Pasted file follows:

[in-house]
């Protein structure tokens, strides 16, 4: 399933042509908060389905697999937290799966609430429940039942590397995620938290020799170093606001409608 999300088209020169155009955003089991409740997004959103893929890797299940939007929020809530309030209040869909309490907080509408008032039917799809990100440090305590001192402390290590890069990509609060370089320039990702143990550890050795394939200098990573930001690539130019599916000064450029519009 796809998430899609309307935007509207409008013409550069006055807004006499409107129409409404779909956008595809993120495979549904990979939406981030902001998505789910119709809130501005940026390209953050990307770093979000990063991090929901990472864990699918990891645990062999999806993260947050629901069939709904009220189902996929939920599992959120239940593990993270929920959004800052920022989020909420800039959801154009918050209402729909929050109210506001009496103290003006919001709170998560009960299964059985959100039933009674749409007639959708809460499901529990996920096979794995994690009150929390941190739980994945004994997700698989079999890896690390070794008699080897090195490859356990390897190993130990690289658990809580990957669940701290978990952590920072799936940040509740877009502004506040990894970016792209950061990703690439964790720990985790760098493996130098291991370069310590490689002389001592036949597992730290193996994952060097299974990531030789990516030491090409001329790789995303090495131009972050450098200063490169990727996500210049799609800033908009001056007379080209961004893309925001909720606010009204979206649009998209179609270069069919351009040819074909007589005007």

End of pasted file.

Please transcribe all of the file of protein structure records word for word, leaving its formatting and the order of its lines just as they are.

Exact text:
[in-house]
């Protein structure tokens, strides 16, 4: 399933042509908060389905697999937290799966609430429940039942590397995620938290020799170093606001409608 999300088209020169155009955003089991409740997004959103893929890797299940939007929020809530309030209040869909309490907080509408008032039917799809990100440090305590001192402390290590890069990509609060370089320039990702143990550890050795394939200098990573930001690539130019599916000064450029519009 796809998430899609309307935007509207409008013409550069006055807004006499409107129409409404779909956008595809993120495979549904990979939406981030902001998505789910119709809130501005940026390209953050990307770093979000990063991090929901990472864990699918990891645990062999999806993260947050629901069939709904009220189902996929939920599992959120239940593990993270929920959004800052920022989020909420800039959801154009918050209402729909929050109210506001009496103290003006919001709170998560009960299964059985959100039933009674749409007639959708809460499901529990996920096979794995994690009150929390941190739980994945004994997700698989079999890896690390070794008699080897090195490859356990390897190993130990690289658990809580990957669940701290978990952590920072799936940040509740877009502004506040990894970016792209950061990703690439964790720990985790760098493996130098291991370069310590490689002389001592036949597992730290193996994952060097299974990531030789990516030491090409001329790789995303090495131009972050450098200063490169990727996500210049799609800033908009001056007379080209961004893309925001909720606010009204979206649009998209179609270069069919351009040819074909007589005007």